Perceptual SpeedIndex - What, Why and is it necessary?
Recently, a new paper was released about perceived performancee. This paper calls for a new way to measure the perception of speed with a tool called SpeedPerception. It proposes improvements to SpeedIndex for modeling the user’s perceived speed. The study was interesting and here’s my thoughts on it.
Here’s my notes and thoughts about the paper.
Perceived performance refers to how fast a user thinks your website is, not necessarily how fast your technical stats say it is. When it comes to optimizing your websites, its what the user thinks that really matters, not the technical wizardry that’s going on behind the scenes.
Source: An Introduction to Perceived Performance
Hows does this impact measurement?
Basically, perceived performance says you need to measure the speed as perceived by the users. So things like bytes-downloaded, number of objects on page or number of images may be meaningless. Time metrics like TTFB, domComplete and so on may be useful for finding the trend but, they still don’t convey what the user feels about speed.
To address this challenge, (Pat Meenan)[https://twitter.com/patmeenan] introduced the metric SpeedIndex. The idea was to identify the time it took for rendering above the fold content and the pace at which this content was rendered. As per Pat’s documentation, it is calculated as follows:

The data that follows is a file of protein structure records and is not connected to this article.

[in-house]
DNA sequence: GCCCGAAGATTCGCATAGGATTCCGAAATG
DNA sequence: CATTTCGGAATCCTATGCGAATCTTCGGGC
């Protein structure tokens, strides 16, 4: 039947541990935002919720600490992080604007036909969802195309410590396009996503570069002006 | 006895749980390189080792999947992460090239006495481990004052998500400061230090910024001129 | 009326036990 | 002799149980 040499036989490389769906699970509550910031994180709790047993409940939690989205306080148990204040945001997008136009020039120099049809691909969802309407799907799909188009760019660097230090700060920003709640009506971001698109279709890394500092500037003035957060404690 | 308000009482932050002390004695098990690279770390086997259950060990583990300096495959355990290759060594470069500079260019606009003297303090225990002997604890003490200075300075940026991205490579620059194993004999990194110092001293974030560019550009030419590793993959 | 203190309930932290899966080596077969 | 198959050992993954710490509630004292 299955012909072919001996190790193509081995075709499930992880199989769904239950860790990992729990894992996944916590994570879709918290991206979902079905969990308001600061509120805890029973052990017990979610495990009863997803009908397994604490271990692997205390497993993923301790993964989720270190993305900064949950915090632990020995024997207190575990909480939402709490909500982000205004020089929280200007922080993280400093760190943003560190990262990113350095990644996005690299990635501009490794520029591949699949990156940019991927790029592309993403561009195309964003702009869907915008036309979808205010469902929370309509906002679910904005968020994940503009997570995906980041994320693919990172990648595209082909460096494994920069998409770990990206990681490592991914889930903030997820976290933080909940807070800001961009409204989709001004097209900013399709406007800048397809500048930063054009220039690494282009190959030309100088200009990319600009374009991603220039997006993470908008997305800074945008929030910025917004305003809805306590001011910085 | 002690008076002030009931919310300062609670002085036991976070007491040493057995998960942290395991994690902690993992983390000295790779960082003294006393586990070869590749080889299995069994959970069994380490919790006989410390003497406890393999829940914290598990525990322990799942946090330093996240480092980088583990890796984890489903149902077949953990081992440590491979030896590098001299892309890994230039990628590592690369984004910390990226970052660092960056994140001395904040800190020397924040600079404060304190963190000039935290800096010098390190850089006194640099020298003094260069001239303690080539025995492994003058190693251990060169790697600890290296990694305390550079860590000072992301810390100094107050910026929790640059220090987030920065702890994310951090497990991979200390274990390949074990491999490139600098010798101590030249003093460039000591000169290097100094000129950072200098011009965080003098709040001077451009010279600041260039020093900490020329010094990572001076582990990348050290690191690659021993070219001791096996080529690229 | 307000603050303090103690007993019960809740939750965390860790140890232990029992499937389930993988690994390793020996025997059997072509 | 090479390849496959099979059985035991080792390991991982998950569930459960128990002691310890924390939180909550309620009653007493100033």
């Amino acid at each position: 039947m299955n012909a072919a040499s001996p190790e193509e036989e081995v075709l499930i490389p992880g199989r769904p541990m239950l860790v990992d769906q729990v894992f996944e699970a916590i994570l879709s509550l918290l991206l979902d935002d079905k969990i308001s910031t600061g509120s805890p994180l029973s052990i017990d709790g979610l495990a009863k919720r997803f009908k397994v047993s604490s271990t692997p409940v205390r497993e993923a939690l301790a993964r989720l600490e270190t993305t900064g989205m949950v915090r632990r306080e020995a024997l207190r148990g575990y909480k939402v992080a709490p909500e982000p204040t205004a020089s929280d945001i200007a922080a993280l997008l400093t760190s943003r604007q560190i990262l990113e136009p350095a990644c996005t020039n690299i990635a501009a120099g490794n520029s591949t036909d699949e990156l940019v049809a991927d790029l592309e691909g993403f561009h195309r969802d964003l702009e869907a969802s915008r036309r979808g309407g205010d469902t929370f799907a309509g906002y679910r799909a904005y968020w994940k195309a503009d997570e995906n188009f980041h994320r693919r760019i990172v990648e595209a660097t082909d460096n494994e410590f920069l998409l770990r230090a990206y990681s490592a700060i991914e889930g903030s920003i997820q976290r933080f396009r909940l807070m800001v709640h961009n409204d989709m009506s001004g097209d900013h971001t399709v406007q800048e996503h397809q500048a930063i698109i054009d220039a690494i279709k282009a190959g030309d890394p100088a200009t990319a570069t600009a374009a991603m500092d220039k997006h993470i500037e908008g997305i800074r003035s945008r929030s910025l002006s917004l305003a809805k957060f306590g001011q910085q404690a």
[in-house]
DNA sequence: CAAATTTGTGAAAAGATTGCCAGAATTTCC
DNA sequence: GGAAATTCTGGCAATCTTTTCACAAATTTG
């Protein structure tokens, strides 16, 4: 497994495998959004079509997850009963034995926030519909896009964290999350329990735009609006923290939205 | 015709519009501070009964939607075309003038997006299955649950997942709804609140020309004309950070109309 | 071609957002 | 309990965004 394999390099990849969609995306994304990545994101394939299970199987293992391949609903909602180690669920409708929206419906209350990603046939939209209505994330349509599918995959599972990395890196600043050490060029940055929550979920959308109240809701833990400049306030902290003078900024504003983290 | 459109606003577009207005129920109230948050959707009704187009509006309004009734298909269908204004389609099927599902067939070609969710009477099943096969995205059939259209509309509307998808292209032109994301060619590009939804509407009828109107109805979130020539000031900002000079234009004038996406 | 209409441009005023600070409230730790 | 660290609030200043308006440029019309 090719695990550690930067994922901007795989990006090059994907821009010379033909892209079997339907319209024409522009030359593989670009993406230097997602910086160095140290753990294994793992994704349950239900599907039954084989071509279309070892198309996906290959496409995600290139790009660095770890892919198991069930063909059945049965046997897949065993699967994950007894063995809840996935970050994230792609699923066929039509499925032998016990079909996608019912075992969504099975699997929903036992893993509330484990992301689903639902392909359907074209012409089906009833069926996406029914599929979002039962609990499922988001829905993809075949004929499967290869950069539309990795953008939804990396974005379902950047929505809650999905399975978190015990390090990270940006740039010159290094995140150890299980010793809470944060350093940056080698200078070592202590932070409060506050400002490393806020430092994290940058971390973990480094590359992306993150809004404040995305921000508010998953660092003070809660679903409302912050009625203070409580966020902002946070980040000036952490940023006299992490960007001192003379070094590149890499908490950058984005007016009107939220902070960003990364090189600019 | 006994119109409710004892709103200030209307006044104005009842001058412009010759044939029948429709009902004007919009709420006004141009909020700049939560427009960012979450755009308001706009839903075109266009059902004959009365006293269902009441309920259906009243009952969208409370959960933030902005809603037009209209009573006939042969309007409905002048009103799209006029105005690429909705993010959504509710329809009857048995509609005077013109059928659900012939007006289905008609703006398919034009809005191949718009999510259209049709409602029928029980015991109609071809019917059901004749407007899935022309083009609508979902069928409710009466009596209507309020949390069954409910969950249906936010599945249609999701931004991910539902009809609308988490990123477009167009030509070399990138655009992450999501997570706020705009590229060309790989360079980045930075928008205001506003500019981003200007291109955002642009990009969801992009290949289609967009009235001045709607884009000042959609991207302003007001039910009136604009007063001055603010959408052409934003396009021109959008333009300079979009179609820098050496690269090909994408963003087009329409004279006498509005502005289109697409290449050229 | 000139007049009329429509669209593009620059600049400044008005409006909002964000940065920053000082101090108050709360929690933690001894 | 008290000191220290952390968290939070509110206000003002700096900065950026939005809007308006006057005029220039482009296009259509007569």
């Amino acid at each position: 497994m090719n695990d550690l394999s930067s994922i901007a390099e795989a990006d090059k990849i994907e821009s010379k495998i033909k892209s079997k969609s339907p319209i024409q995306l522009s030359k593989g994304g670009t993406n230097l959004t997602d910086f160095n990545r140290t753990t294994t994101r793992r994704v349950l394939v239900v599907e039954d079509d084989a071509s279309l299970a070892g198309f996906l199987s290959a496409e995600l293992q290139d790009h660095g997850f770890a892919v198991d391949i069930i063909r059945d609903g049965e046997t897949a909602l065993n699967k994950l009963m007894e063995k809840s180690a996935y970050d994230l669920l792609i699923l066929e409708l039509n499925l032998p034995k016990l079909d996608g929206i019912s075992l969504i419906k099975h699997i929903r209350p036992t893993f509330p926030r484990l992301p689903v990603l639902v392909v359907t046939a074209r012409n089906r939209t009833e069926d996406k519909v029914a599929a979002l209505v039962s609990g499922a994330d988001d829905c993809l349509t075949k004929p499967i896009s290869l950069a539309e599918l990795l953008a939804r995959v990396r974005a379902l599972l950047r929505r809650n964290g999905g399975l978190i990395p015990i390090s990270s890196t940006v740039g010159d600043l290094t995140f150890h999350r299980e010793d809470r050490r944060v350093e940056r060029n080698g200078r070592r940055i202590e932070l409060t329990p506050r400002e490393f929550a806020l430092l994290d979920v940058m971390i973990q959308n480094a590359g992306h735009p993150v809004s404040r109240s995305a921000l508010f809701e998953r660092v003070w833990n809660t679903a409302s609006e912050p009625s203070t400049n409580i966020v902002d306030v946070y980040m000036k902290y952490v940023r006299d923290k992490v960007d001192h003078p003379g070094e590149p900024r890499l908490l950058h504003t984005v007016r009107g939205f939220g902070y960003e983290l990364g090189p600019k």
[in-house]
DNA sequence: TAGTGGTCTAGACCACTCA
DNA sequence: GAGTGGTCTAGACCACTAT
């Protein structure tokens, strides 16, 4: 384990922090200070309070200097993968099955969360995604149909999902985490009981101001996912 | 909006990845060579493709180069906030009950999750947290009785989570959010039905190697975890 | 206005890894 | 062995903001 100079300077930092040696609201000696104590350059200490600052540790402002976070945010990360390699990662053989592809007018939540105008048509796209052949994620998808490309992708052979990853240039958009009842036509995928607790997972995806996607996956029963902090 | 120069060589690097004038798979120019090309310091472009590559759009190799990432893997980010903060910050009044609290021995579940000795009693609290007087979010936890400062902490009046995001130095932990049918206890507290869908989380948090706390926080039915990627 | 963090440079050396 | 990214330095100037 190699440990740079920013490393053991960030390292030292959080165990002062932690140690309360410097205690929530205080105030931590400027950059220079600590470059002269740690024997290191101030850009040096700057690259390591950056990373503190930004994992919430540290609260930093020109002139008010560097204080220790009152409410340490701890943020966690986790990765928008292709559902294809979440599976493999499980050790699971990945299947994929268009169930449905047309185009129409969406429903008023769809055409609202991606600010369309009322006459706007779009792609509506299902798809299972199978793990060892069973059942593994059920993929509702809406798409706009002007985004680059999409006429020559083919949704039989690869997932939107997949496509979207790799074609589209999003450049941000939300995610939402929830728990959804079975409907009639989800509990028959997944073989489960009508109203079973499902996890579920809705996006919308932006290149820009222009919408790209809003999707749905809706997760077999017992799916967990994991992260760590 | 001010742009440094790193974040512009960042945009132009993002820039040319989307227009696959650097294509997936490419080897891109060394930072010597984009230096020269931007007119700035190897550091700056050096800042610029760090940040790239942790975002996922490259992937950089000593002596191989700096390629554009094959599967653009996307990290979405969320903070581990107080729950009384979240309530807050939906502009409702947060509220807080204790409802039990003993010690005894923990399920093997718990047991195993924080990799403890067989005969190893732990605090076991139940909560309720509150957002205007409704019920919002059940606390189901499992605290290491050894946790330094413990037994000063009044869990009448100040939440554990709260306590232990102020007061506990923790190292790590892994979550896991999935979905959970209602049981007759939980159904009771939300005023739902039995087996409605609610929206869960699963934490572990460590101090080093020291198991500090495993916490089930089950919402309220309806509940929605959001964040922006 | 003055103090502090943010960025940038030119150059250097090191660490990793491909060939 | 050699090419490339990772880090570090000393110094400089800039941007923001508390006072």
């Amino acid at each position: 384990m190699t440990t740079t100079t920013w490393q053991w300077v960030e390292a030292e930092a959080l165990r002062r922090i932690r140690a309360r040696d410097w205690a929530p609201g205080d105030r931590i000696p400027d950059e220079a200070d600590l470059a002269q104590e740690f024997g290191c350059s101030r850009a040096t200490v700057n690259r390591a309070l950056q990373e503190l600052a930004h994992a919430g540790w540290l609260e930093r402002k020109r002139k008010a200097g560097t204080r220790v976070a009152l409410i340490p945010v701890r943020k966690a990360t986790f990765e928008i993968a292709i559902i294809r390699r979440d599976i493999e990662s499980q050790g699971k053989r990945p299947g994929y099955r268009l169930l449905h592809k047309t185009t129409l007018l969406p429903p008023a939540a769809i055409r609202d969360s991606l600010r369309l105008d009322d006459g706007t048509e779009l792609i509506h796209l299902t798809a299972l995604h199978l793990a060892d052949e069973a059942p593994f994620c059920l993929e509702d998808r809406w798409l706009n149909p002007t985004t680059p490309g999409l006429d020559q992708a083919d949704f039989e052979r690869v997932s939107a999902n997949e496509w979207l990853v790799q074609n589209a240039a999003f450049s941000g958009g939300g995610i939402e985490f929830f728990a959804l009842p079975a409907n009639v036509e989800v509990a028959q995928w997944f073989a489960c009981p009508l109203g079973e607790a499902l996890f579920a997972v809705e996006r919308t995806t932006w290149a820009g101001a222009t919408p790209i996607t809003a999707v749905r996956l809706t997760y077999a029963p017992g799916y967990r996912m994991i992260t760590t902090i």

Bottom line: if a page loads above the content faster the SpeedIndex will be lower. And this is a good thing. However, it could be impacted by things like carousals, ad-insertions and so on. The general idea is that users will approximately feel a site is fast if above the fold content loads faster.
InstartLogic’s team of Qingzhu Gao, Parvez Ahammad, and Prasenjit Dey have published a paper titled Perceived Performance of Webpages In the Wild: Insights from Large-scale Crowdsourcing of Above-the-Fold QoE. In this paper, they talk about a new way of measuring the perceived performance using the tool SpeedPerception. It is a very unique approach and tries to address this challenge of perceived performance:
..understanding the relationship between static measurements and user experience is non-trivial and hard to generalize across websites for a key reason: a user’s perception of speed (when presented a single webpage in isolation) is subjective
The goal of the study was 3-fold. I am praphrasing the first 2 here. The third one is related to the tool itself.
- H1: No single existing metric perfectly models / measures perceived performance.
- H2: Visual metrics are better indicators of perceived performance
These are pretty commonly understood. So it was not too surprising that they proved them. However, it was interesting that they introduced a lot of new metrics to measure the perceived performance.
As part of the article, the authors present metrics titled “Perceptual SpeedIndex”. Essentially, it does a similar “area under the curve” computation. In both SpeedIndex and Perceptual SpeedIndex, the data is provided by the screen shots during the page loading cycle. In the case of SpeedIndex, a pixel-by-pixel difference is produced and this difference is integrated over time.
In the case of Perceptual SpeedIndex, a different technique called Structural Similarity Index is used instead. The aim of this method is to guess if a human can perceive the difference between 2 images. Although pixels may have changed, it may or may not reflect as a difference to a human user. Using software like DSSIM, difference in images over time can be computed. By integrating this difference, the Perceptual SpeedIndex is computed.